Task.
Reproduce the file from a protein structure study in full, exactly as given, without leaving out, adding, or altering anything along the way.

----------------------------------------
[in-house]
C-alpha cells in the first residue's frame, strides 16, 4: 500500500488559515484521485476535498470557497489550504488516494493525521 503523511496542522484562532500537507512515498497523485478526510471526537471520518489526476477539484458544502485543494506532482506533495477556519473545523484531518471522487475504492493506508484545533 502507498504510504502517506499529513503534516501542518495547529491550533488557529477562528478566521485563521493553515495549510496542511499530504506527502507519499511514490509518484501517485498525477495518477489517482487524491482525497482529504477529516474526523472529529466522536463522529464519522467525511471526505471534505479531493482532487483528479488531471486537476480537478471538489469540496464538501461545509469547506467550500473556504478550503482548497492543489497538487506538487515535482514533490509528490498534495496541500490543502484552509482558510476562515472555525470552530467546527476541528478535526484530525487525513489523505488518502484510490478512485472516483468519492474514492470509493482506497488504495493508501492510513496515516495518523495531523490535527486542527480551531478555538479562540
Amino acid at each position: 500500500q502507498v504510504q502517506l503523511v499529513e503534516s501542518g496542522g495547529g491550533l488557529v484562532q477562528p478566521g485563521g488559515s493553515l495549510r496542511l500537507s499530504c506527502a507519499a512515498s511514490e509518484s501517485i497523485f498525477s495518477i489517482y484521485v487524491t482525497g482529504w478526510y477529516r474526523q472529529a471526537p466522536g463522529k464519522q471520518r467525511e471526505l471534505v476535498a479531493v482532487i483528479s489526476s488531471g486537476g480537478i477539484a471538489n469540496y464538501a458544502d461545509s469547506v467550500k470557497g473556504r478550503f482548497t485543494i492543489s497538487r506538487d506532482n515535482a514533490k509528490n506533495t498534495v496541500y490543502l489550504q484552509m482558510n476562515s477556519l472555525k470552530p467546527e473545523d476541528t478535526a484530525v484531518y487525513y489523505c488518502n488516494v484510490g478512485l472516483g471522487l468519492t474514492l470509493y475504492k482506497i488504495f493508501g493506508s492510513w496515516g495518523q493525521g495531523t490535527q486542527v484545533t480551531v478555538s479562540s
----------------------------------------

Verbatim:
[in-house]
C-alpha cells in the first residue's frame, strides 16, 4: 500500500488559515484521485476535498470557497489550504488516494493525521 503523511496542522484562532500537507512515498497523485478526510471526537471520518489526476477539484458544502485543494506532482506533495477556519473545523484531518471522487475504492493506508484545533 502507498504510504502517506499529513503534516501542518495547529491550533488557529477562528478566521485563521493553515495549510496542511499530504506527502507519499511514490509518484501517485498525477495518477489517482487524491482525497482529504477529516474526523472529529466522536463522529464519522467525511471526505471534505479531493482532487483528479488531471486537476480537478471538489469540496464538501461545509469547506467550500473556504478550503482548497492543489497538487506538487515535482514533490509528490498534495496541500490543502484552509482558510476562515472555525470552530467546527476541528478535526484530525487525513489523505488518502484510490478512485472516483468519492474514492470509493482506497488504495493508501492510513496515516495518523495531523490535527486542527480551531478555538479562540
Amino acid at each position: 500500500q502507498v504510504q502517506l503523511v499529513e503534516s501542518g496542522g495547529g491550533l488557529v484562532q477562528p478566521g485563521g488559515s493553515l495549510r496542511l500537507s499530504c506527502a507519499a512515498s511514490e509518484s501517485i497523485f498525477s495518477i489517482y484521485v487524491t482525497g482529504w478526510y477529516r474526523q472529529a471526537p466522536g463522529k464519522q471520518r467525511e471526505l471534505v476535498a479531493v482532487i483528479s489526476s488531471g486537476g480537478i477539484a471538489n469540496y464538501a458544502d461545509s469547506v467550500k470557497g473556504r478550503f482548497t485543494i492543489s497538487r506538487d506532482n515535482a514533490k509528490n506533495t498534495v496541500y490543502l489550504q484552509m482558510n476562515s477556519l472555525k470552530p467546527e473545523d476541528t478535526a484530525v484531518y487525513y489523505c488518502n488516494v484510490g478512485l472516483g471522487l468519492t474514492l470509493y475504492k482506497i488504495f493508501g493506508s492510513w496515516g495518523q493525521g495531523t490535527q486542527v484545533t480551531v478555538s479562540s